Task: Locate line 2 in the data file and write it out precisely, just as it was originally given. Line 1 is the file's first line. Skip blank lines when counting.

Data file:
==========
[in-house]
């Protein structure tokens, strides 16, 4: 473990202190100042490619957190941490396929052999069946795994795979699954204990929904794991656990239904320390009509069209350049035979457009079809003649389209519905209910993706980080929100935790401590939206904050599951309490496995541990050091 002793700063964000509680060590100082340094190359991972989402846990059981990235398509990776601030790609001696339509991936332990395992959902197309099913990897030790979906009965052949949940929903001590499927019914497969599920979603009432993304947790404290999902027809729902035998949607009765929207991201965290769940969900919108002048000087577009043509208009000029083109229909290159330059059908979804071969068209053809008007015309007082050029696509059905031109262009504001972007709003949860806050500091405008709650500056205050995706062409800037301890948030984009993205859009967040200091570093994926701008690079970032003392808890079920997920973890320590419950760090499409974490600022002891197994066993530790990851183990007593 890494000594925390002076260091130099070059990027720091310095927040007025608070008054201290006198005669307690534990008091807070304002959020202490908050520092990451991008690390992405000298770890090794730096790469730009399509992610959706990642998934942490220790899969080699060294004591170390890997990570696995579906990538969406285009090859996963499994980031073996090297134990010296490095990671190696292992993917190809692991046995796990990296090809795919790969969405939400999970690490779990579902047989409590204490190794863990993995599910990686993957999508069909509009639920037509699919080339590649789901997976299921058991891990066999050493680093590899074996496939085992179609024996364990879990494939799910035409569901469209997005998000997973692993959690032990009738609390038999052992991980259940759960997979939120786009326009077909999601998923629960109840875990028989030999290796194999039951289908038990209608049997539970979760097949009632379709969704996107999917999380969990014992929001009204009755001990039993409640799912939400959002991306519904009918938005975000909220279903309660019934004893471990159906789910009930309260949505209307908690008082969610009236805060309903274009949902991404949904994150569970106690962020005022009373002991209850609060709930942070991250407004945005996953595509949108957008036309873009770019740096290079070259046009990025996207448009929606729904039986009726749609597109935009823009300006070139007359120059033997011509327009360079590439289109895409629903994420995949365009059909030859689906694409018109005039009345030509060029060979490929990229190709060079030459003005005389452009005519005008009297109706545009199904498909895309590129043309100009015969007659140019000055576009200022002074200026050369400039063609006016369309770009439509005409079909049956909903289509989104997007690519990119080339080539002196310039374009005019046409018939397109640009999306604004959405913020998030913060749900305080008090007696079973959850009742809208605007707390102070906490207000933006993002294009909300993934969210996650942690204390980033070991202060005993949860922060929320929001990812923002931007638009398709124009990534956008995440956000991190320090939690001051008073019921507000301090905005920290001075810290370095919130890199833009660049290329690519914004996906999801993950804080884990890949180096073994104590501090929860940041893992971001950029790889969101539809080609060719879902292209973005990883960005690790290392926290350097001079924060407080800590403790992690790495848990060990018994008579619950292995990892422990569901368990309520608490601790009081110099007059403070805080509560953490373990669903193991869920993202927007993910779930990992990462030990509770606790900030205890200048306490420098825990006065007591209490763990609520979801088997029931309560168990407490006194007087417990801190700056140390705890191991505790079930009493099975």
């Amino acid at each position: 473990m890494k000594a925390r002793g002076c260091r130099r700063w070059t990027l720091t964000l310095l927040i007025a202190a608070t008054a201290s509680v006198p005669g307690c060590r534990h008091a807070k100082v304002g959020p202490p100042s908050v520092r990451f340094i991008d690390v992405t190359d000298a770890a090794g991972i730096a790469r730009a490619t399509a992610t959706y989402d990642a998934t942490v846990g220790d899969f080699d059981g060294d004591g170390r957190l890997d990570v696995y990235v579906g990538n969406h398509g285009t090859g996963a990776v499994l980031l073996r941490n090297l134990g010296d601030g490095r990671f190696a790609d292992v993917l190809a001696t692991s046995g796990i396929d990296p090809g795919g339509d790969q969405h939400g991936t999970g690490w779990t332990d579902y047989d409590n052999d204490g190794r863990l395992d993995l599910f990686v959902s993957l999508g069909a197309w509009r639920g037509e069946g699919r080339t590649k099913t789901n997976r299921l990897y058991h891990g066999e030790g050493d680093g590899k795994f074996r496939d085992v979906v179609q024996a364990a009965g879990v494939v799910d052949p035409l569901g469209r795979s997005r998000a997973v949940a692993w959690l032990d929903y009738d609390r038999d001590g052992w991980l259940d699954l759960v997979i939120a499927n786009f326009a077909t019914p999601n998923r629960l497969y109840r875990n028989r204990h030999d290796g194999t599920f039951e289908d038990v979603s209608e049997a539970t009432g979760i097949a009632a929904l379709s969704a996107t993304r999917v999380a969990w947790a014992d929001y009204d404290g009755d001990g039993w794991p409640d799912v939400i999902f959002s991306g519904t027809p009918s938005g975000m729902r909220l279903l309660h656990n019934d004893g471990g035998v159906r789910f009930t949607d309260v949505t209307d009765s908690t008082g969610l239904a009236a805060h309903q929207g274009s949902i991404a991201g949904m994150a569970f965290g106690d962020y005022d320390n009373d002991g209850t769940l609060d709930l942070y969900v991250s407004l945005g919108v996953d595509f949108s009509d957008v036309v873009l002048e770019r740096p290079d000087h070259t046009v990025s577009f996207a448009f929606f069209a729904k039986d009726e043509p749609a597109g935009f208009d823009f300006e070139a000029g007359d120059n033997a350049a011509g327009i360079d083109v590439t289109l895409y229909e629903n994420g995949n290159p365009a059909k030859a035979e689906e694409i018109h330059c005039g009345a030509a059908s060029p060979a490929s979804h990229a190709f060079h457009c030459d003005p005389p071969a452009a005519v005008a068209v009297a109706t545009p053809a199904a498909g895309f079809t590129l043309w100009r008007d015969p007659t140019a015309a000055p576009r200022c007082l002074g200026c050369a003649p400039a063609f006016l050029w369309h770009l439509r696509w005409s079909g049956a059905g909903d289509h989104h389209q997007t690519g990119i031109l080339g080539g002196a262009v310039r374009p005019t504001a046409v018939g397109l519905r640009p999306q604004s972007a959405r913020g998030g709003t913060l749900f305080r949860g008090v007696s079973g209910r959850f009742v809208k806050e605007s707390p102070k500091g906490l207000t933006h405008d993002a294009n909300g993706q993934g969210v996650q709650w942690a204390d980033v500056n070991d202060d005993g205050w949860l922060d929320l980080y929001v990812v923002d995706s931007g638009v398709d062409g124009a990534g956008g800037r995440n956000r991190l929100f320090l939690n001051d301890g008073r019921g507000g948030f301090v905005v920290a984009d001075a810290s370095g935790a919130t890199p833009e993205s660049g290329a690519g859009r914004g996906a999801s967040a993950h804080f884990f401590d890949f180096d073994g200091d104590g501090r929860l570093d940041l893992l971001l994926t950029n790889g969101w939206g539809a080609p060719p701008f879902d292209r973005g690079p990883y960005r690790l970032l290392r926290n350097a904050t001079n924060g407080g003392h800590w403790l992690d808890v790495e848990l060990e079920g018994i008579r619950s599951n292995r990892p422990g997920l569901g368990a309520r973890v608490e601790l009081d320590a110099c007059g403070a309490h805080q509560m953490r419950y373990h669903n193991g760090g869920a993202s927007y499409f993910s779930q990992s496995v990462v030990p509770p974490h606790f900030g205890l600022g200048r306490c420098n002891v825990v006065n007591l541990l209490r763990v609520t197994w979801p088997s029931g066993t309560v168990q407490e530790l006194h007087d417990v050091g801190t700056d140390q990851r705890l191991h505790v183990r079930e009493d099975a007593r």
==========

């Protein structure tokens, strides 16, 4: 473990202190100042490619957190941490396929052999069946795994795979699954204990929904794991656990239904320390009509069209350049035979457009079809003649389209519905209910993706980080929100935790401590939206904050599951309490496995541990050091 002793700063964000509680060590100082340094190359991972989402846990059981990235398509990776601030790609001696339509991936332990395992959902197309099913990897030790979906009965052949949940929903001590499927019914497969599920979603009432993304947790404290999902027809729902035998949607009765929207991201965290769940969900919108002048000087577009043509208009000029083109229909290159330059059908979804071969068209053809008007015309007082050029696509059905031109262009504001972007709003949860806050500091405008709650500056205050995706062409800037301890948030984009993205859009967040200091570093994926701008690079970032003392808890079920997920973890320590419950760090499409974490600022002891197994066993530790990851183990007593 890494000594925390002076260091130099070059990027720091310095927040007025608070008054201290006198005669307690534990008091807070304002959020202490908050520092990451991008690390992405000298770890090794730096790469730009399509992610959706990642998934942490220790899969080699060294004591170390890997990570696995579906990538969406285009090859996963499994980031073996090297134990010296490095990671190696292992993917190809692991046995796990990296090809795919790969969405939400999970690490779990579902047989409590204490190794863990993995599910990686993957999508069909509009639920037509699919080339590649789901997976299921058991891990066999050493680093590899074996496939085992179609024996364990879990494939799910035409569901469209997005998000997973692993959690032990009738609390038999052992991980259940759960997979939120786009326009077909999601998923629960109840875990028989030999290796194999039951289908038990209608049997539970979760097949009632379709969704996107999917999380969990014992929001009204009755001990039993409640799912939400959002991306519904009918938005975000909220279903309660019934004893471990159906789910009930309260949505209307908690008082969610009236805060309903274009949902991404949904994150569970106690962020005022009373002991209850609060709930942070991250407004945005996953595509949108957008036309873009770019740096290079070259046009990025996207448009929606729904039986009726749609597109935009823009300006070139007359120059033997011509327009360079590439289109895409629903994420995949365009059909030859689906694409018109005039009345030509060029060979490929990229190709060079030459003005005389452009005519005008009297109706545009199904498909895309590129043309100009015969007659140019000055576009200022002074200026050369400039063609006016369309770009439509005409079909049956909903289509989104997007690519990119080339080539002196310039374009005019046409018939397109640009999306604004959405913020998030913060749900305080008090007696079973959850009742809208605007707390102070906490207000933006993002294009909300993934969210996650942690204390980033070991202060005993949860922060929320929001990812923002931007638009398709124009990534956008995440956000991190320090939690001051008073019921507000301090905005920290001075810290370095919130890199833009660049290329690519914004996906999801993950804080884990890949180096073994104590501090929860940041893992971001950029790889969101539809080609060719879902292209973005990883960005690790290392926290350097001079924060407080800590403790992690790495848990060990018994008579619950292995990892422990569901368990309520608490601790009081110099007059403070805080509560953490373990669903193991869920993202927007993910779930990992990462030990509770606790900030205890200048306490420098825990006065007591209490763990609520979801088997029931309560168990407490006194007087417990801190700056140390705890191991505790079930009493099975």